There’s merit to that, definitely, as there is with Superlove consciously striving to make the most concise version of themselves for it to hit more. But whether they really do that is kind of up in the air, as follow:noise treads water on a rather fundamental level. For what it’s trying to be, it simply can’t go the distance thanks to how conservative Superlove are; the opportunity to embrace a weirdness and unpredictability simply isn’t there. Coupled with a rock basis that’s more concrete but also isn’t anything too wild in itself, follow:noise finds a run that already struggling to pick up steam begin to peter out again. At this point, just going for broke on every front is the only viable move.

For fans of: Don Broco, Enter Shikari, Lower Than Atlantis

‘follow:noise’ by Superlove is released on 2nd June on Rude Records.

Artwork for Buggin’s ‘Concrete Cowboys’ - caricatures of cowboys above a city


Concrete Cowboys

You might remember Buggin from that Flatspot Records compilation from earlier in the year, the one where nobody really got the chance to stand out due to short songs that couldn’t properly show off their abilities, and what felt like a huge ratio of bands grappling to fit in the same hardcore box. When Buggin’s contribution sat at only 50 seconds long, obviously it wouldn’t be indicative of their very best. Not like a full-length, in which Concrete Cowboys doesn’t so much smash those prior signs, but reduces them to atoms.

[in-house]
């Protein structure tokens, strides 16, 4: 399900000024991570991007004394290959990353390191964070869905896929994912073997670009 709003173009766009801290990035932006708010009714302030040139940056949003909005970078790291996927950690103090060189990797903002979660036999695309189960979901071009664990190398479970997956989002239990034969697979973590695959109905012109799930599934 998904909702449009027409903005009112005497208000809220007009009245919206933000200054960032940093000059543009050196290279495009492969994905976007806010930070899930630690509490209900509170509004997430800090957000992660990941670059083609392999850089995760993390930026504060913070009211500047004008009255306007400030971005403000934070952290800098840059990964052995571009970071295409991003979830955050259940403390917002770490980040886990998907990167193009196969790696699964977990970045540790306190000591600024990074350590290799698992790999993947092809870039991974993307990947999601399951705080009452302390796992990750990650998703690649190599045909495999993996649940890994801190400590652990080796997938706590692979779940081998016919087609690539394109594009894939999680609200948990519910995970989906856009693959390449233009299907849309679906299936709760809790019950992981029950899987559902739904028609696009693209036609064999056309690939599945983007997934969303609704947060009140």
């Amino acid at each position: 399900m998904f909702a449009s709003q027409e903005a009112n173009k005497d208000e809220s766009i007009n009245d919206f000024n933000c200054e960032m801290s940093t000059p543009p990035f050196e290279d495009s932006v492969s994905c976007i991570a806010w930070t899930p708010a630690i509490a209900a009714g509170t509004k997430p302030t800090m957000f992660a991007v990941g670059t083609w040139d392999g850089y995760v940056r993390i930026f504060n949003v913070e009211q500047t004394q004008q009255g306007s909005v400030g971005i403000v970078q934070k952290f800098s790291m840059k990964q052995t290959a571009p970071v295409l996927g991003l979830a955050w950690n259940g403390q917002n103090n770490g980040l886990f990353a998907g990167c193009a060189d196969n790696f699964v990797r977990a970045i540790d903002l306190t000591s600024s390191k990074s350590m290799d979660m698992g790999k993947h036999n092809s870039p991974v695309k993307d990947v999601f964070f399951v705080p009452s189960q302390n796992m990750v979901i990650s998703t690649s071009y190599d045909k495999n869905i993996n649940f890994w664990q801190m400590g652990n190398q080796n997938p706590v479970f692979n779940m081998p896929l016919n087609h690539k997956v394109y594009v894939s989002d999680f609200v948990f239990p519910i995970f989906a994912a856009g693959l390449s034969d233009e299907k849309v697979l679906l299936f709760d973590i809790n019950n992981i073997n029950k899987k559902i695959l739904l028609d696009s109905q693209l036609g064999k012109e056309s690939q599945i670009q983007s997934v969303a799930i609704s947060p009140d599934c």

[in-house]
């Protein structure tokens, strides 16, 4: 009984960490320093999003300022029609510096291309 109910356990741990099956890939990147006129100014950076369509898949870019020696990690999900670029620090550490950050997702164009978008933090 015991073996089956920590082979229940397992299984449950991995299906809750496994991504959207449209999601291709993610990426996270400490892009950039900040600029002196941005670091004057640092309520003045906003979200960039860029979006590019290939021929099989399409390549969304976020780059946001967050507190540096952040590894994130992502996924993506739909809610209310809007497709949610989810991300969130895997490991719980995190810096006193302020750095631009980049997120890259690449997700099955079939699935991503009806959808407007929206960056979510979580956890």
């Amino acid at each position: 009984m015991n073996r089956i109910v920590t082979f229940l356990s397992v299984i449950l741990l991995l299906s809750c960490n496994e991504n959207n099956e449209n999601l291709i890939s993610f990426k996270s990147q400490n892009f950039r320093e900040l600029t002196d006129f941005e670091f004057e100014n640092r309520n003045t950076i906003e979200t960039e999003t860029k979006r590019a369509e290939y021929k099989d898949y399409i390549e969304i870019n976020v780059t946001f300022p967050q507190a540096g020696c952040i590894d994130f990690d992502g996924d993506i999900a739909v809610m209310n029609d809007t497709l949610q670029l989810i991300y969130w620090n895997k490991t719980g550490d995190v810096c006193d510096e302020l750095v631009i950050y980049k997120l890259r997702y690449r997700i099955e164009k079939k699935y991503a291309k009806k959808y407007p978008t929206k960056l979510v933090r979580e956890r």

With the sole exception of Scowl, it’s a convincing argument for Buggin being easily the best of Flatspot’s Class of 2023. Boldness and buoyancy are Concrete Cowboys’ most operative legs, thanks to a pleasingly full-force embrace of the ‘punk’ end of hardcore-punk. There’s none of the monochrome, concrete-cracking steel that caps plenty of their contemporaries; instead, a song like Get It Out funnels that will through something more bounding and scrappy, while Redacted and Youth are both just straight-up punk songs. With a splash of colour in the production and a notably lighter touch in places—Snack Run being the clearest, most obvious example—it makes this more digestible than the umpteenth iteration of the streetwise Sick Of It All formula.